Ask the Doctor: Cortisol; Hypnagogic Hallucinations; Antihistamines and Cognition

Q: What is cortisol, and what is the connection to stress?

A: Cortisol is a steroid hormone produced by the adrenal glands, which sit atop each kidney. When cortisol is released into the bloodstream, it affects the body in many ways. It helps regulate your blood glucose, water and salt balance, and blood pressure, and helps control inflammation. As you suggest, one of the chief functions of cortisol is to prepare the body during stressful situations. You may have heard about the body’s “fight or flight” response, which is a state in which a person feels threatened. Your muscles tense and your breathing and heart rates increase, as a result of more cortisol production. Your cortisol levels vary throughout the day, based on your sleep patterns, diet, activity level and environment. It’s possible to have too little or too much cortisol. Each condition can be problematic. If you have too much cortisol, you may suddenly gain weight and develop thin, fragile skin, among other symptoms. Too little cortisol can lead to muscle weakness, fatigue, and nausea. Poorly controlled cortisol levels are associated with disorders such as anxiety and depression.

Q: I have depression, and recently I started experiencing occasional hypnagogic hallucinations at bedtime. Will they get worse?

A: Hypnagogic hallucinations are vivid dreamlike sensations that you experience as you are falling asleep. You may see, hear and even feel things that seem to be quite real, but are actually hallucinations. In many cases, people see colorful circles and other shapes, or even animals, people, or other figures. Sounds may include musical notes or unidentifiable noises. Hypnagogic refers to the state of falling asleep, while hypnopompic refers to the state of awaking. Hypnagogic and hypnopompic hallucinations, which are usually brief and occur once a week or less frequently, are much more likely among people with depression or anxiety. They are also quite common in people with narcolepsy, though they can occur without narcolepsy, which appears to be your situation. You should consider seeing a sleep specialist to check for narcolepsy or other possible conditions. If the hallucinations started after a change in your medication, tell your doctor. Perhaps a change in dosage or the type of drug may be helpful. As to whether they will get worse, it’s difficult to say. Managing hypnagogic hallucinations can sometimes be done with the help of certain selective serotonin reuptake inhibitors, such as fluoxetine (Prozac), or a selective serotonin-norepinepherine inhibitor, such as venlafaxine (Effexor), among others.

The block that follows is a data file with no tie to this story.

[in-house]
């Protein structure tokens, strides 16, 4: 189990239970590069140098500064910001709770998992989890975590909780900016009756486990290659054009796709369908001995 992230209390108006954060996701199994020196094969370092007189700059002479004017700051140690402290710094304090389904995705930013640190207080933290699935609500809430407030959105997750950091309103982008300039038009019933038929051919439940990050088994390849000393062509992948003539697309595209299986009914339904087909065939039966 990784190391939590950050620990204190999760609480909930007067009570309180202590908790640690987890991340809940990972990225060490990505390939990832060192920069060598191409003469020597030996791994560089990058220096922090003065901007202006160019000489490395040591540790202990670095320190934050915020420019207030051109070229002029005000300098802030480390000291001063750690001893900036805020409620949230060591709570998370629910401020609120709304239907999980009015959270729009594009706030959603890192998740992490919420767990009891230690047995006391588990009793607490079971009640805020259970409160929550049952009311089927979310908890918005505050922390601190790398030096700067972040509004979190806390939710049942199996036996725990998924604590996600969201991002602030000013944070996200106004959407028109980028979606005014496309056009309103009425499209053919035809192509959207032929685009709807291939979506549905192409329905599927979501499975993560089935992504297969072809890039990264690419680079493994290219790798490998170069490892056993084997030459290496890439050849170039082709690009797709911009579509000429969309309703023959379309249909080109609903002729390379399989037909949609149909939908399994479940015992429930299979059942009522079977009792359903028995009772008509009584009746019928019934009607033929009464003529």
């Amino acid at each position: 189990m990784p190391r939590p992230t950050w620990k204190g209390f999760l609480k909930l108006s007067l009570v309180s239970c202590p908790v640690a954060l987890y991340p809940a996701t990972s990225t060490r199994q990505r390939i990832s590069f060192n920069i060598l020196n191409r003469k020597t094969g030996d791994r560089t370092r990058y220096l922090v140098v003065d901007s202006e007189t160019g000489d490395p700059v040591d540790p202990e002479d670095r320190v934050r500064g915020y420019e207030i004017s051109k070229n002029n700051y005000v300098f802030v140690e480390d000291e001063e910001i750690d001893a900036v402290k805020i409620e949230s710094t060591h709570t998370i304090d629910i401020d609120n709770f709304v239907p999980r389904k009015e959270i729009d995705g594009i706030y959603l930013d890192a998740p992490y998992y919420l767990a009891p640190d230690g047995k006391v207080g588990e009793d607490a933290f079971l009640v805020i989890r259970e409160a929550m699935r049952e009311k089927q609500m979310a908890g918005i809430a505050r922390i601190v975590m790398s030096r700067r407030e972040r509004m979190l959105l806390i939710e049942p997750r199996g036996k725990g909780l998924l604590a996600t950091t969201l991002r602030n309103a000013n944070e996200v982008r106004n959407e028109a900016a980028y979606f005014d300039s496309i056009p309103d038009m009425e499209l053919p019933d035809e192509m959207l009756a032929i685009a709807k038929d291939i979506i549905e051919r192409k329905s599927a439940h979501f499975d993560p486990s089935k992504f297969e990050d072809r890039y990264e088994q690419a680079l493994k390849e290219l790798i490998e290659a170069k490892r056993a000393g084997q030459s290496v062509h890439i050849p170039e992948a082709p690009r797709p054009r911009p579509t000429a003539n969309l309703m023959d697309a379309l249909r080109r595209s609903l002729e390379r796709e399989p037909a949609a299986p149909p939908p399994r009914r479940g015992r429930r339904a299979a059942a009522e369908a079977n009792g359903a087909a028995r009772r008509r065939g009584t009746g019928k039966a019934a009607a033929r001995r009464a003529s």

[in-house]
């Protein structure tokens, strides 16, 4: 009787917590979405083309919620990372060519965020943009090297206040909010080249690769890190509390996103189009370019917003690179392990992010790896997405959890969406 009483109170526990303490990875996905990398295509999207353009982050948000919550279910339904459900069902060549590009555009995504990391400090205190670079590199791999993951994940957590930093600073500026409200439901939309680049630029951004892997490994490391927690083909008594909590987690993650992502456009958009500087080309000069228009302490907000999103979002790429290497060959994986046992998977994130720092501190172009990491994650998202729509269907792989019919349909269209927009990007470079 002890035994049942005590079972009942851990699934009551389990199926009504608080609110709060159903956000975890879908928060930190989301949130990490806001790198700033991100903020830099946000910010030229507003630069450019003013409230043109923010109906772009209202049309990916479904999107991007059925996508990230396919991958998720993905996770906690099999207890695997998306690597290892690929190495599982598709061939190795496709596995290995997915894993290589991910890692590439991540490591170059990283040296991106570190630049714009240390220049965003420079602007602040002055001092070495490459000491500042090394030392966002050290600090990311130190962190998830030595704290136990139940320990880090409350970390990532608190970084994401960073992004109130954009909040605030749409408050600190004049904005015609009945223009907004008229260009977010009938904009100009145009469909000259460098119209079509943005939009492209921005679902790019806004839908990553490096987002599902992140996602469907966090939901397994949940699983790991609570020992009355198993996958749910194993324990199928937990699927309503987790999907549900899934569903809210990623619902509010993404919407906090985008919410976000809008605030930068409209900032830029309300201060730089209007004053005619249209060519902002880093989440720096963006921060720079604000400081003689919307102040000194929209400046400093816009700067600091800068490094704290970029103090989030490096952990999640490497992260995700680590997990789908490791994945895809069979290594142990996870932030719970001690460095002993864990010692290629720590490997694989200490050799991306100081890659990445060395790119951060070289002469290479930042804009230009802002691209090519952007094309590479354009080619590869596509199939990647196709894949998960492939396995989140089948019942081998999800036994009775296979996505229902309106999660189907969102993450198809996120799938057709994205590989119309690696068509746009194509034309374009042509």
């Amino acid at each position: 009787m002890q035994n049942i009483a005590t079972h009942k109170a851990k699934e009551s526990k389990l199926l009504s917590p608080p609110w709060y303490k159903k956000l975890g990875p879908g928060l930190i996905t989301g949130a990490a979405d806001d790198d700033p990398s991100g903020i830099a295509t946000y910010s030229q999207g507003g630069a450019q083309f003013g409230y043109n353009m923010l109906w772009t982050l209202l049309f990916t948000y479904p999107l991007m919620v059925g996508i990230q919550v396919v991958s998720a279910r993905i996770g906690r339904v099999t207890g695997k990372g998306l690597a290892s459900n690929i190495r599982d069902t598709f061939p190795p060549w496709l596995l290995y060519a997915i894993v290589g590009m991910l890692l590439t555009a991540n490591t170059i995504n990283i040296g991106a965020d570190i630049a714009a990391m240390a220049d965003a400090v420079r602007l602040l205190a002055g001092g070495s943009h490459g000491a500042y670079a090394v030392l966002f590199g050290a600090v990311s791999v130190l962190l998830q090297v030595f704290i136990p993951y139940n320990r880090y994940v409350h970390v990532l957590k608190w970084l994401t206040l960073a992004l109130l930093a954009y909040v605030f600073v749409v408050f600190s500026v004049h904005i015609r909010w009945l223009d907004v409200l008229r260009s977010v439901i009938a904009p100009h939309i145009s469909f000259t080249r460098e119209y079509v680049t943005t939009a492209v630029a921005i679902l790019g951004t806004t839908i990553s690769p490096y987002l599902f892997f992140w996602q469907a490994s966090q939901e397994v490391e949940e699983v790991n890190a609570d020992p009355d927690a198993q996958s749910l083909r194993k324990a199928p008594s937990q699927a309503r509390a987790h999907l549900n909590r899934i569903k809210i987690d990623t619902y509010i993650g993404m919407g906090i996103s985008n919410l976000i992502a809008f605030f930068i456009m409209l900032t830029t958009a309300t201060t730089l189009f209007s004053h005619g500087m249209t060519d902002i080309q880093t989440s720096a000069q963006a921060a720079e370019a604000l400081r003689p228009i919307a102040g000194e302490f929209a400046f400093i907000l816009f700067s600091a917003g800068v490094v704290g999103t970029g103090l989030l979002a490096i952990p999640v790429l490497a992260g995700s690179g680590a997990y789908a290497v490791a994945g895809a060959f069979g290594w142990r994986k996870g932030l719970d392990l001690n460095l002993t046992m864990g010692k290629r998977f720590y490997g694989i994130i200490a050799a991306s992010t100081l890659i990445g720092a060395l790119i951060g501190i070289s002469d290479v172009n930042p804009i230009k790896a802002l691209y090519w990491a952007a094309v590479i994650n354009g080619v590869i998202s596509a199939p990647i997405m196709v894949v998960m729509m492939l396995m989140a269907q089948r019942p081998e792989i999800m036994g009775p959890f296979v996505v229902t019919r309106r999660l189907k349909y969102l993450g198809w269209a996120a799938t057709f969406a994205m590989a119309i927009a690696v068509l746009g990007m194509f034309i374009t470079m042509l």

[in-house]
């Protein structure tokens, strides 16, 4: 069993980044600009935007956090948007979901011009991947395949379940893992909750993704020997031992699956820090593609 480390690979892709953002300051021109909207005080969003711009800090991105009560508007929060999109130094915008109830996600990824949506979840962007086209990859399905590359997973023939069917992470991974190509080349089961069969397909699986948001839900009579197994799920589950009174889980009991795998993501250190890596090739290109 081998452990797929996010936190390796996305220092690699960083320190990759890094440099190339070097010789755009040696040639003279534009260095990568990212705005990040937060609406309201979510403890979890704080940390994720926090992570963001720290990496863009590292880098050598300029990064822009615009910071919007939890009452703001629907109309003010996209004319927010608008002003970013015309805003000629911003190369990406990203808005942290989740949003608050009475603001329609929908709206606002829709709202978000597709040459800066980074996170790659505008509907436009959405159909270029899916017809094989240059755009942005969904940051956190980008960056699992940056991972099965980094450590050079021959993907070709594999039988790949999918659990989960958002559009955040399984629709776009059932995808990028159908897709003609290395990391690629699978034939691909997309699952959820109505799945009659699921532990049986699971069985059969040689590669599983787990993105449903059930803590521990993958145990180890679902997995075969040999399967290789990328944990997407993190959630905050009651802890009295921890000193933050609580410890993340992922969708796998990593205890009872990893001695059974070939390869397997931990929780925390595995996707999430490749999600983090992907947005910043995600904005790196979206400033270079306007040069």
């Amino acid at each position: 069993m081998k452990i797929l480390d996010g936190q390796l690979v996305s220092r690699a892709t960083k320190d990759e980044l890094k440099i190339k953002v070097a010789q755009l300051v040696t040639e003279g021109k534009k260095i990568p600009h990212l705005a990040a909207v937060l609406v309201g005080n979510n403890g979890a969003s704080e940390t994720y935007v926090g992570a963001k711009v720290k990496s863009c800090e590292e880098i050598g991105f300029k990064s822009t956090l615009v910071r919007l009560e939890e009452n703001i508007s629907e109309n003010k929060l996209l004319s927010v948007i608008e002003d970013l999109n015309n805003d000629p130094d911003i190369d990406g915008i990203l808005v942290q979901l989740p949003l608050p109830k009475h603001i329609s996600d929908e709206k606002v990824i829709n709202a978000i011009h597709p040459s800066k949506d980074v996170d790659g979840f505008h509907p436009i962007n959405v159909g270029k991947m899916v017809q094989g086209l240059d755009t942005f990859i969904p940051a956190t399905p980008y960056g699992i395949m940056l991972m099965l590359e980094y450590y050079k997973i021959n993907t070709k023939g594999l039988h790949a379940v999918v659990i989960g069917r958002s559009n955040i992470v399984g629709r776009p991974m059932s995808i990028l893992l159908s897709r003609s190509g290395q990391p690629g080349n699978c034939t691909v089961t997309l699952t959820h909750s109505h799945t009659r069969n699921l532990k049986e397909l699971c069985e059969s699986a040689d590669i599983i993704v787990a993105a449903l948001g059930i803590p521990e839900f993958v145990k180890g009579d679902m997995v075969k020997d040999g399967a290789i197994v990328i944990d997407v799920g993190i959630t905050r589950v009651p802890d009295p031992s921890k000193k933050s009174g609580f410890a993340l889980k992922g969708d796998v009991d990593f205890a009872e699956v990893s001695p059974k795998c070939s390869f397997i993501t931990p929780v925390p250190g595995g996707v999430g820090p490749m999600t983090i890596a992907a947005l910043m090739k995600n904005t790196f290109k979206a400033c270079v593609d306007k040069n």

Q: I recently moved to an area that is causing me allergy problems. My doctor suggested I take an antihistamine, but I’ve heard they can cause thinking problems. Is that right?

A: Antihistamines, which are prescribed for allergy and cold symptoms, can cause some people memory and cognition problems, though many users do not experience such issues. These medications can inhibit the action of acetylcholine, a chemical messenger that affects several aspects of your nervous system. Antihistamines may also interfere with activity in the memory and learning centers of the brain. If you need an antihistamine, however, you may find a lower risk of cognition complaints with some newer-generation medications. Drugs such as loratadine (Claritin) and cetirizine (Zyrtec) may be better tolerated than older-generation antihistamines, including diphenhydramine (Benadryl) and chlorpheniramine (Chlor-Trimeton). If you have concerns about these medications, talk with your doctor and your pharmacist. If you notice side effects from taking antihistamines, ask your physician for alternative treatments, and make sure you’re not taking a stronger dose than you need or that you’re taking the drugs for a longer period than is necessary.

—Editor-in-Chief Maurizio Fava, MD

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